New research preparing rangatahi for an uncertain climate future


New research preparing rangatahi for an uncertain climate future


Māori and Pasifika rangatahi will be among the most impacted by climate change. This project, funded through Living with Uncertainty is set to grow their capability to lead communities in an uncertain, climate change impacted future. 

It comes as the IPCC releases the Working Group II report: Impacts, Adaptation and Vulnerability, highlighting how climate change will impact communities both physically and socio-economically, and ways in which people can adapt to these impacts.

Reshaping communities: how and where we live, how we use our land, and how we work, is at the heart of The Deep South Challenge’s latest funding round, Living With Uncertainty. 

Before covid-19 hit our shores, bringing forth the now well-known adage of “living with uncertainty”, researchers were invited to put forward proposals for projects that would help prepare communities, iwi-Māori, policy-makers and decision-makers to live with the uncertainty of climate change. 

Mana Rangatahi: Climate change decision-making is one of three new climate adaptation projects which will work with Māori and Pasifika rangatahi aged 10 – 14 from two different Canterbury schools at high-risk of flooding. 

It is led by Canterbury University professors, Bronwyn Hayward (a coordinating lead author of Chapter 6 of the IPCC report), Executive Director Māori, Pacific and Equity Sacha McMeeking (Ngāi Tahu) and Distinguished Professor and Director of Macmillan Brown Centre for Pacific Studies, Steven Ratuva. 

The project will work with rangatahi to design pathways to navigate the climate future, by drawing on their cultural narratives and values to conceptualise how they will respond to climate scenarios. 

“Māori and Pasifika youth will be most impacted by climate extremes, but also have the potential to contribute much needed transformative leadership to how we collectively survive and thrive in a climate change impacted future,” McMeeking says.

A number of climate hui/talanoa/tala will be hosted with rangatahi and their whānau to consider future climate scenarios and how they might redesign their communities in the face of these. 

Professor Ratuva, Director of the Macmillan Brown Centre for Pacific Studies says it is important climate adaptation focuses on whānau and communities, rather than individuals, Ratuva says.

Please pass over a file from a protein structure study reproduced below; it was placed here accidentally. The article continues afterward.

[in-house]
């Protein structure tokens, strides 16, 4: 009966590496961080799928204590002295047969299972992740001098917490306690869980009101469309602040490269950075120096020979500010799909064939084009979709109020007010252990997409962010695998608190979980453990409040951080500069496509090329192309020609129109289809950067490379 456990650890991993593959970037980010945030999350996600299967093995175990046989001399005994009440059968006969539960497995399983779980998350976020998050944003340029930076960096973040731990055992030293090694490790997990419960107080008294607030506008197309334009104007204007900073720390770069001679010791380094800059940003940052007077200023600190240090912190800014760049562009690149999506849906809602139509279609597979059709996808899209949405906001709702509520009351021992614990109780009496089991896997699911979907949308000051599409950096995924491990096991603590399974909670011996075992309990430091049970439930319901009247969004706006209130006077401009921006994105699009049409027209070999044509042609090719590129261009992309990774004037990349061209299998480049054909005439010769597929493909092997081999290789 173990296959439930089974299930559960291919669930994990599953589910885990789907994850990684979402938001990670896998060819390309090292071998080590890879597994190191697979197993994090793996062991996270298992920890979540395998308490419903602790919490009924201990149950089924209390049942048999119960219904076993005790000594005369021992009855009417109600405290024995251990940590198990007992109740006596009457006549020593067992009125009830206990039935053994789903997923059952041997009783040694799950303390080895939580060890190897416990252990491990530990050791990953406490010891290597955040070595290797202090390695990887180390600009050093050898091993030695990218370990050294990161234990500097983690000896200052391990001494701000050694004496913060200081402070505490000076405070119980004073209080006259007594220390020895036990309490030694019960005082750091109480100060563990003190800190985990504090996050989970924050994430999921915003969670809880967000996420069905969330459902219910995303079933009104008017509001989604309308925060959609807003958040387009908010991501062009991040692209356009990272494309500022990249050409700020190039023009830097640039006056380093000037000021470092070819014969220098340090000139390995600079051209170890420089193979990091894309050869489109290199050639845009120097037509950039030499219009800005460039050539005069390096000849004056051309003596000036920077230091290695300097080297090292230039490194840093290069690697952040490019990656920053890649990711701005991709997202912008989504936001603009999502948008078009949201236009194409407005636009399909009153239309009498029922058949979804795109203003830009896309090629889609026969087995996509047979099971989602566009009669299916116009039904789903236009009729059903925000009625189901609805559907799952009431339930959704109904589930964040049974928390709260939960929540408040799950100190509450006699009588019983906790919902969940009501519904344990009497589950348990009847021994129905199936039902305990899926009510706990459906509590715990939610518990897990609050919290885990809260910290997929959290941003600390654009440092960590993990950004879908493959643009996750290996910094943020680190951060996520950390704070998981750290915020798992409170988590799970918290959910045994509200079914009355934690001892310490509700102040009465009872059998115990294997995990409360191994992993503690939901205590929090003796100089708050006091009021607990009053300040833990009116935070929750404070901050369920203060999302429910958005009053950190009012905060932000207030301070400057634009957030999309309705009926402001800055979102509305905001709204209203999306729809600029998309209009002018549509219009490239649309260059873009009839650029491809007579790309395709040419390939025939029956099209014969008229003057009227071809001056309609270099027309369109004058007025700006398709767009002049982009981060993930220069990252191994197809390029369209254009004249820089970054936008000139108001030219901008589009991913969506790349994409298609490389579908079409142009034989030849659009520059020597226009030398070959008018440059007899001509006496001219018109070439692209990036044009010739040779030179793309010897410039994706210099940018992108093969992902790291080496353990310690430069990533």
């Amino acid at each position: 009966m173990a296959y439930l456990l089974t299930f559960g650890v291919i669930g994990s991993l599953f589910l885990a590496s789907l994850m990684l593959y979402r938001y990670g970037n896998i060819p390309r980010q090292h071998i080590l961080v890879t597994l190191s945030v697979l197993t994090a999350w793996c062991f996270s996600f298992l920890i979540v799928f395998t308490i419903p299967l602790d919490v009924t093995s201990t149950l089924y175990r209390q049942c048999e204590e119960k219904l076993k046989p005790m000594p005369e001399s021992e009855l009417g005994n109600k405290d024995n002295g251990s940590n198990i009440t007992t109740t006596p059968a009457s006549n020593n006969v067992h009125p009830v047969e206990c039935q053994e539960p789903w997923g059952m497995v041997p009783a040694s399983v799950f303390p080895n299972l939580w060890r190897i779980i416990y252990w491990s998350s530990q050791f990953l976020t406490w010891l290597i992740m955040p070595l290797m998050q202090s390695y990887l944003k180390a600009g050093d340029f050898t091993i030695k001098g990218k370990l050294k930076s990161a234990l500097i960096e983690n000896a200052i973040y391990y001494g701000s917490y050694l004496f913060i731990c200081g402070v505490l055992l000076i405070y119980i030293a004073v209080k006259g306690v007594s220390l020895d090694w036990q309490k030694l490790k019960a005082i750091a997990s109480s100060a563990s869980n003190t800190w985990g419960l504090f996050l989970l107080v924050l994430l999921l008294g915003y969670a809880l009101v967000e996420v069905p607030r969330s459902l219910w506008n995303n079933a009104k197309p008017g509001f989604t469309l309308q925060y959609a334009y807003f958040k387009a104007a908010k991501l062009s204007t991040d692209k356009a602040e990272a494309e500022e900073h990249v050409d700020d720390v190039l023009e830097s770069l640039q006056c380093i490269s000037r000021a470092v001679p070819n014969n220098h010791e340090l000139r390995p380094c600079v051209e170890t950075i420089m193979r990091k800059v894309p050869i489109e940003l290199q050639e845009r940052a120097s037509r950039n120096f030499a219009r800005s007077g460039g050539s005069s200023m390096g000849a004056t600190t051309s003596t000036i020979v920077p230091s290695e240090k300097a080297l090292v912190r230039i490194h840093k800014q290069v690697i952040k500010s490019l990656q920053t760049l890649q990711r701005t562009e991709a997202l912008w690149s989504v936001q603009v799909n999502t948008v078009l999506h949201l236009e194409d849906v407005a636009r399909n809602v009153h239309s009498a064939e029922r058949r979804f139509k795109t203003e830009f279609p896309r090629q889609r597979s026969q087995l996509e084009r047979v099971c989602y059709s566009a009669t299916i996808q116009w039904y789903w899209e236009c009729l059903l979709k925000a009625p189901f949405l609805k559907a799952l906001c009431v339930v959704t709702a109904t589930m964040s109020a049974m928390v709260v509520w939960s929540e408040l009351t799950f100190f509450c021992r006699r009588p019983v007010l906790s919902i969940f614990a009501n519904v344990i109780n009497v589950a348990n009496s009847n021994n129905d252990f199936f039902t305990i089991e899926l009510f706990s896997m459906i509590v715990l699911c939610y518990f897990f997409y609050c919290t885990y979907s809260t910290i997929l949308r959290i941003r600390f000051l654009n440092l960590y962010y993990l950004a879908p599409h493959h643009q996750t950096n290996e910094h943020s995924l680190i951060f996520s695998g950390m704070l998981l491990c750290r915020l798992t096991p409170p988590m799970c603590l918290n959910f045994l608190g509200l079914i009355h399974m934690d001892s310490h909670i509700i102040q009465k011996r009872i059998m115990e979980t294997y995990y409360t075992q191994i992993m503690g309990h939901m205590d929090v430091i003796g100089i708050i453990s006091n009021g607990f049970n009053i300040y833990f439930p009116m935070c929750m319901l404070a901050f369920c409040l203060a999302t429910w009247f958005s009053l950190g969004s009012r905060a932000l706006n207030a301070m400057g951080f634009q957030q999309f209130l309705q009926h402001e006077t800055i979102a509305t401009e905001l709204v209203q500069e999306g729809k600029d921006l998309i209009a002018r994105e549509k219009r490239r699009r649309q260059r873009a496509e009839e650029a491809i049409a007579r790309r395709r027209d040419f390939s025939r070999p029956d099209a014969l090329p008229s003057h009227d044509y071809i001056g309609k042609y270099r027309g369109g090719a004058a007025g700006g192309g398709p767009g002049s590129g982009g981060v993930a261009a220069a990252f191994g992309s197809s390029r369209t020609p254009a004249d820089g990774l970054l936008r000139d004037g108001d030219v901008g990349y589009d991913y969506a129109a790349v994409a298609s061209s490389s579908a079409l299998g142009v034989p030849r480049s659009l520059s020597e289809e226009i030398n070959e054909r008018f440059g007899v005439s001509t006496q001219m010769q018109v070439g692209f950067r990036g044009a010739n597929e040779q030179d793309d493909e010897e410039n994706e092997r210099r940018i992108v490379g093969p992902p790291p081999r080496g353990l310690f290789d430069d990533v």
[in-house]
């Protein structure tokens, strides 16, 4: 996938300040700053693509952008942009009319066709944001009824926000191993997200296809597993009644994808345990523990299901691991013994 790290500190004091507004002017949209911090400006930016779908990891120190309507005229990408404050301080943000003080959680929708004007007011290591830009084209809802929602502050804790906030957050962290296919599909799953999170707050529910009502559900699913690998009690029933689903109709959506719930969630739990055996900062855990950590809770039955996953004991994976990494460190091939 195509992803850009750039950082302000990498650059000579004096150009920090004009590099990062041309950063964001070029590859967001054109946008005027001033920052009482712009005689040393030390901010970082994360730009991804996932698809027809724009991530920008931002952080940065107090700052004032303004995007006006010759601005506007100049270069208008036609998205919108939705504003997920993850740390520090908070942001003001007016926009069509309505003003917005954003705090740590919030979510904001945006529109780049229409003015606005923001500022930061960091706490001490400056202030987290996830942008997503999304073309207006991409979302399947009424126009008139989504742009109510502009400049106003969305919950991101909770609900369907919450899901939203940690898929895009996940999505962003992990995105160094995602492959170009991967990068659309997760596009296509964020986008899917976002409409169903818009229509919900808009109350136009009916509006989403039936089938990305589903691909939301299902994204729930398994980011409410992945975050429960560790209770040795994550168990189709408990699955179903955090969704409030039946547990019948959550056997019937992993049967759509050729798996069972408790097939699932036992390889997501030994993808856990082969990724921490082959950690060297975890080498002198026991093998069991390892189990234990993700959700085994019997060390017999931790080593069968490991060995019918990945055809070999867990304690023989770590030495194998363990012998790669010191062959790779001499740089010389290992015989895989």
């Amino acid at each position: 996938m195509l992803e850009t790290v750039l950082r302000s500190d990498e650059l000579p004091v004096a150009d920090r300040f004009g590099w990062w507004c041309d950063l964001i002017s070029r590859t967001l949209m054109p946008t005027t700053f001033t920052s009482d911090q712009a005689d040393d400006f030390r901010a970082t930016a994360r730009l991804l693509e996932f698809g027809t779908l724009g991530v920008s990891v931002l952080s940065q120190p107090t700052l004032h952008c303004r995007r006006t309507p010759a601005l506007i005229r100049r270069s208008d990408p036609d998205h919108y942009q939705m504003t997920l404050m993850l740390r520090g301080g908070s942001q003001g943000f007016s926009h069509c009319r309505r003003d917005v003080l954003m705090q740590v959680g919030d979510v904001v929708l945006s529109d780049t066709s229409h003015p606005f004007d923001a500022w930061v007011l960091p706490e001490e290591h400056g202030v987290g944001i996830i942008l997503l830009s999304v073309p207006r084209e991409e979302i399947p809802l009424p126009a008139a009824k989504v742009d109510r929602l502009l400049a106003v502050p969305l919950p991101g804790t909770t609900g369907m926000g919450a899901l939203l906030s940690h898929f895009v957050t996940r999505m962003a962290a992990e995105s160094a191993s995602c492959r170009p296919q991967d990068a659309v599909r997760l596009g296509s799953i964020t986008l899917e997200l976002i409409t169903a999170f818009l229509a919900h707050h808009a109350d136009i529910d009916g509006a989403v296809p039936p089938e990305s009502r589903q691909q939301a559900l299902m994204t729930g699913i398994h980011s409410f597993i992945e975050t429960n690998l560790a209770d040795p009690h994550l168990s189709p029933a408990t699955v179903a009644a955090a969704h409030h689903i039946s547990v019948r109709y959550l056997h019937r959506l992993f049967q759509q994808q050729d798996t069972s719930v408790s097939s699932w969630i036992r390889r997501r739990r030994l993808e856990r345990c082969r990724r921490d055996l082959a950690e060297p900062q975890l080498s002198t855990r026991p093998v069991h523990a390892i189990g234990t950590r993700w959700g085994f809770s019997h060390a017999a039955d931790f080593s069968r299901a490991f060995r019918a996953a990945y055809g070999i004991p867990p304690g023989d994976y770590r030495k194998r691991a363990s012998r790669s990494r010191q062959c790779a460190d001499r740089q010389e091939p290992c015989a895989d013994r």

“The consequences of one’s action impacts on others so addressing the climate crisis is a collective responsibility.” 

Professor Bronwyn Hayward says she is excited to be supporting a project which is inspired by the power of ‘intergenerational learning’. 

Other projects funded through the Living With Uncertainty round include: Simplifying real options analysis for climate change adaptation, which will create a tool for councils to more simply appraise the likes of roading improvements and sea walls; and Supporting community wellbeing when water is scarce, looking at the effectiveness of measures to protect water security. 

The strength of indigenous values in guiding communities and businesses in the face of climate change is a major finding of a recently published paper on culture and climate change, authored by Priya Kurian, Debashi Munshi, Sandy Morrison, Raven Cretney and Lyn Kathlene. This paper features in the IPCC Working Group II report. 

Conducted prior to the pandemic, it uses tourism as a case study of how cultural politics is influencing climate adaptation. 

It found over half of tourism businesses were extremely concerned about climate change. While there was some awareness of its major impacts such as shrinking glaciers and rising sea levels, there was ultimately a lack of urgency in the sector for dealing with large-scale disruption in the near future.

Where adaptation approaches had been adopted, they tended to be carbon-intensive solutions like using helicopters to reach glaciers and generating artificial snow on ski-fields. 

Māori tourism businesses were found to have a greater awareness of climate change impacts, because of their intimate relationship with the natural environment. 

“I think tourism is about storytelling and introducing those stories relevant to Te Āo Māori, and Papa and Rangi is one way in which you can educate people about the environment and kaitiakitanga,” a Waitomo Caves guide interviewed for the research said. 

The values of kaitiakitanga (guardianship of nature) and whānaungatanga (relationships and connections between people, communities and all living things) were found to provide a possible pathway for not only tourism businesses but at a political level to guide more sustainable practices into the future. 

A concerted political push was needed, with a national climate adaptation plan with clear guidelines for tourism businesses, was needed to future-proof the sector against climate impacts, the report concludes. 


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